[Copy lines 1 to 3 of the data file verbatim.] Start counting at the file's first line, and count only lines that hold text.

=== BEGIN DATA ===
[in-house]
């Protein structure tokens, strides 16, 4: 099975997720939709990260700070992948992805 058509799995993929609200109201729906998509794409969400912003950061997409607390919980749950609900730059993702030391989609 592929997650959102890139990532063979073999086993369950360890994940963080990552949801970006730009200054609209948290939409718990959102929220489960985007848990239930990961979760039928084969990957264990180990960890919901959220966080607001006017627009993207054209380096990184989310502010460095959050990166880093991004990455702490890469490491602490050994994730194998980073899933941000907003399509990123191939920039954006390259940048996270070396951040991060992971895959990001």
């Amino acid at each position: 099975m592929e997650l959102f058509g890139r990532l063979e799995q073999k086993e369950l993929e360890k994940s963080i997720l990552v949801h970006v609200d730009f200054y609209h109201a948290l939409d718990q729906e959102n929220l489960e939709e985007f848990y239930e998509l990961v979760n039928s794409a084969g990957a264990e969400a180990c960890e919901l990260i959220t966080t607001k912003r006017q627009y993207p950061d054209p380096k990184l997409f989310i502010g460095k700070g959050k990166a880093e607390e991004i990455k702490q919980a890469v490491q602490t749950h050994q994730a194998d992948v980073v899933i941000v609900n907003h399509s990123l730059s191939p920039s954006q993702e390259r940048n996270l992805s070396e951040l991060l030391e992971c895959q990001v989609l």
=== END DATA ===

[in-house]
């Protein structure tokens, strides 16, 4: 099975997720939709990260700070992948992805 058509799995993929609200109201729906998509794409969400912003950061997409607390919980749950609900730059993702030391989609 592929997650959102890139990532063979073999086993369950360890994940963080990552949801970006730009200054609209948290939409718990959102929220489960985007848990239930990961979760039928084969990957264990180990960890919901959220966080607001006017627009993207054209380096990184989310502010460095959050990166880093991004990455702490890469490491602490050994994730194998980073899933941000907003399509990123191939920039954006390259940048996270070396951040991060992971895959990001």
């Amino acid at each position: 099975m592929e997650l959102f058509g890139r990532l063979e799995q073999k086993e369950l993929e360890k994940s963080i997720l990552v949801h970006v609200d730009f200054y609209h109201a948290l939409d718990q729906e959102n929220l489960e939709e985007f848990y239930e998509l990961v979760n039928s794409a084969g990957a264990e969400a180990c960890e919901l990260i959220t966080t607001k912003r006017q627009y993207p950061d054209p380096k990184l997409f989310i502010g460095k700070g959050k990166a880093e607390e991004i990455k702490q919980a890469v490491q602490t749950h050994q994730a194998d992948v980073v899933i941000v609900n907003h399509s990123l730059s191939p920039s954006q993702e390259r940048n996270l992805s070396e951040l991060l030391e992971c895959q990001v989609l």